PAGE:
Ubrolexin®, a combination of kanamycin and cefalexin has been marketed for the intramammary treatment of clinical mastitis in lactating dairy cows in 27 countries by Boehringer-Ingelheim since 2008. The combination broadens the spectrum of activity attributed to either agent alone, and synergy between the two agents has been demonstrated for target mastitis pathogens1,2.
Methods for testing the susceptibility of mastitis pathogens to the kanamycin and cefalexin combination, including recommendations for interpretive criteria and quality control ranges for broth microdilution and disk diffusion susceptibility testing, were the subject of prior peer-reviewed publications3,4.
Revised interpretive criteria for the combination for broth microdilution and disk diffusion susceptibility testing were recently approved by the Clinical and Laboratory Standards Institute (CLSI) Veterinary Antimicrobial Susceptibility Testing (VAST) Subcommittee (table blow).
The revised recommendations take into consideration additional susceptibility data collected on recent bovine clinical mastitis field isolates and should be used for testing kanamycin in combination with cephalexin against bovine mastitis pathogens going forward.
Disk diffusion criteria were adjusted accordingly based on the approved broth criteria and resulting error-rate bounding analysis in line with CLSI M23 guidelines5 and were also approved by VAST.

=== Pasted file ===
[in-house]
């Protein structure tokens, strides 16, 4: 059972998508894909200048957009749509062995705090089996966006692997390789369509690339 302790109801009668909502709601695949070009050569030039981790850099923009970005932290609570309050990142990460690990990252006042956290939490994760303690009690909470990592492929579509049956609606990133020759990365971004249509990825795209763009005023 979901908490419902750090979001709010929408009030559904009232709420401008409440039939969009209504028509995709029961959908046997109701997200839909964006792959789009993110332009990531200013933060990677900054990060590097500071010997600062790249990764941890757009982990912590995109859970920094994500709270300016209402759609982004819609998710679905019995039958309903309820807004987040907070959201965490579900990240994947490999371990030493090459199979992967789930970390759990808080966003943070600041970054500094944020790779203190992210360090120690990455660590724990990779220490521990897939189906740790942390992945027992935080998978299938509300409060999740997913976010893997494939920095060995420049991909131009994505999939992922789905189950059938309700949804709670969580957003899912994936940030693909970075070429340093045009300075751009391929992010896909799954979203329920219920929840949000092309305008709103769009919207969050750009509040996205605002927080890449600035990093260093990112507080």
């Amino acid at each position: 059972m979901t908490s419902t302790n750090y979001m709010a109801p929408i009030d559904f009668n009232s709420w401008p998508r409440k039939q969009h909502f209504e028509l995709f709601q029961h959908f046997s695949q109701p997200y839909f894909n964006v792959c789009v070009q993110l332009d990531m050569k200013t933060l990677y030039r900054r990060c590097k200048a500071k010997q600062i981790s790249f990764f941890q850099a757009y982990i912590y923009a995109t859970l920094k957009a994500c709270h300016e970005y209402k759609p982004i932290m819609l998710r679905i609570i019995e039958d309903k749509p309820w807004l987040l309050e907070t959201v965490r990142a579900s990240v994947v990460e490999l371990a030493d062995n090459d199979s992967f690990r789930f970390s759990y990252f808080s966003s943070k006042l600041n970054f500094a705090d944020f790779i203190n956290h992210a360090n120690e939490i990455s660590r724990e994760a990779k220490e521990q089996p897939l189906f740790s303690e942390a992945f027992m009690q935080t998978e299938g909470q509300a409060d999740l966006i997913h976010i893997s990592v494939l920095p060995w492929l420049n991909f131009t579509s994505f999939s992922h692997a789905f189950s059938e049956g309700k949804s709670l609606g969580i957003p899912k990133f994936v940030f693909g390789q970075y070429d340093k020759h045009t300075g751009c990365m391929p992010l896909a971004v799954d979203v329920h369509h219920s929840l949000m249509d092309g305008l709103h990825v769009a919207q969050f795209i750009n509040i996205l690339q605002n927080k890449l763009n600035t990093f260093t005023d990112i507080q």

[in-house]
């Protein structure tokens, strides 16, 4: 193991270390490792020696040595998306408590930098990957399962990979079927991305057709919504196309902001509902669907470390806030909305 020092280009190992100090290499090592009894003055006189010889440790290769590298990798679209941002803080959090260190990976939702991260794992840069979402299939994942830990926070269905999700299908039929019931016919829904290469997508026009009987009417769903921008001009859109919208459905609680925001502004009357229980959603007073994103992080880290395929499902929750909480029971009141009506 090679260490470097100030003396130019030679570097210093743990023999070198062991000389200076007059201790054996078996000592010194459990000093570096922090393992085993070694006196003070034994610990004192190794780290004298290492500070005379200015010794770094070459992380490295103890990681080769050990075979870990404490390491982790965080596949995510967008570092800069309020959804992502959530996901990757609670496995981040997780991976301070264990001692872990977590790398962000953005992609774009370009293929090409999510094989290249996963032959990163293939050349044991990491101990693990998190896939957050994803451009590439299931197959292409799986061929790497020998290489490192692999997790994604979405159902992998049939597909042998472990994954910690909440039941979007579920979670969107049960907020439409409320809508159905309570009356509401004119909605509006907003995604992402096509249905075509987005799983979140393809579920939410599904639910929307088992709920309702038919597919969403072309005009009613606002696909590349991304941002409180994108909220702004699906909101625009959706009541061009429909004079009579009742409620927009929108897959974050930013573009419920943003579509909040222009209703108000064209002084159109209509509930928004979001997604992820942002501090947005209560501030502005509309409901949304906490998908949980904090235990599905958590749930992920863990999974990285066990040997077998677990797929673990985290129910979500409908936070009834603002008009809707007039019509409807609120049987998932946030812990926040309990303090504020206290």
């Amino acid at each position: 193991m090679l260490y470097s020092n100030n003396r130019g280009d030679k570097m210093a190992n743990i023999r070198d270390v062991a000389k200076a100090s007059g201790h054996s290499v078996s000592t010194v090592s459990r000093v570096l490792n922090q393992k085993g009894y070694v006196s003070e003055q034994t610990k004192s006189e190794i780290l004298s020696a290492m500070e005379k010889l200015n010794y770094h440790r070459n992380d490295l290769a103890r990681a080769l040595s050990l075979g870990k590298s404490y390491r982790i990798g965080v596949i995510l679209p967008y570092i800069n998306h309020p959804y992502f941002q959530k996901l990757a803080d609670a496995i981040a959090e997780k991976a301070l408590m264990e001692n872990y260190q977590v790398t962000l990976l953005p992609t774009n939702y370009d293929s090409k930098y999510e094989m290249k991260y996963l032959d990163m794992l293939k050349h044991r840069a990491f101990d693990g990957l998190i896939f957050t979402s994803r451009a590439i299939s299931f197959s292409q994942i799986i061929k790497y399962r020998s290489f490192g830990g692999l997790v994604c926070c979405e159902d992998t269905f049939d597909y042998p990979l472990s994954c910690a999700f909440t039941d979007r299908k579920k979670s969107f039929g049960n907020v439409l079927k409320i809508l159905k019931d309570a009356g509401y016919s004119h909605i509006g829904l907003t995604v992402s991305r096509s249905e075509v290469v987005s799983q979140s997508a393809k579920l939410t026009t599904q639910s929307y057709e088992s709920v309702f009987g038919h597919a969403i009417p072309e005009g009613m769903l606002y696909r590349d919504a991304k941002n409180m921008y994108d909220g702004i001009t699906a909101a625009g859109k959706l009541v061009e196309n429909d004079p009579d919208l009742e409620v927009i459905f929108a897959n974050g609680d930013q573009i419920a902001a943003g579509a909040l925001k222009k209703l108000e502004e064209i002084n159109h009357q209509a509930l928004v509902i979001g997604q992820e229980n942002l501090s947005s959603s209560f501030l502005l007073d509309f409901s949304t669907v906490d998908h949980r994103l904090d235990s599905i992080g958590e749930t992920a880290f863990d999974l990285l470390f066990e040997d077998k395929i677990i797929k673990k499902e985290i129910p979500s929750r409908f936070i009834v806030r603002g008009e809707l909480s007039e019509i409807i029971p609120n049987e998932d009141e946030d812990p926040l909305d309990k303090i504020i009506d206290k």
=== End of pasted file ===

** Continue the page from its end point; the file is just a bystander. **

Quality control ranges were previously approved by VAST for the testing of kanamycin:cephalexin (10:1 fixed ratio) by broth microdilution and for the testing of kanamycin:cephalexin (30/15 µg) by disk diffusion6.
With these interpretation criteria now made available to milk quality labs worldwide it will now be easier for vet practitioners to accurately test the susceptibility of mastitis pathogens to the cephalexin-kanamycin combination, hence contributing to prudent use of antimicrobials.
Source – Boehringer Ingelheim
1 Ganiere JP, Denuault L. Synergistic interactions between cefalexin and kanamycin in Mueller-Hinton broth medium and in milk. J Appl Microbiol. 2009;107:117.
2 Maneke E, Pridmore A, Goby L, Lang I. Kill rate of mastitis pathogens by a combination of cefalexin and kanamycin. J Appl Microbiol. 2011;110:184.
3 Pillar CM, Goby L, Draghi D, Grover P, Thornsberry C. Evaluating the in vitro susceptibility of bovine mastitis pathogens to a combination of kanamycin and cefalexin: recommendations for a disk diffusion test. J Dairy Sci. 2009;92:6217..
4 Silley P, Goby L, Pillar CM. Susceptibility of coagulase-negative staphylococci to a kanamycin and cefalexin combination. J Dairy Sci. 2012;95:3448.
5 CLSI. Development of in vitro susceptibility testing criteria and quality control parameters,5th edition. CLSI guideline M23. CLSI, 940 West Valley Road, Suite 1400, Wayne, Pennsylvania 19087-1898 USA, 2008.
6 CLSI. Performance standards for antimicrobial disk and dilutions susceptibility tests for bacteria isolated from animals, 5th edition. CLSI supplement VET01S. CLSI, 940 West Valley Road, Suite 1400, Wayne, Pennsylvania 19087-1898 USA, 2020.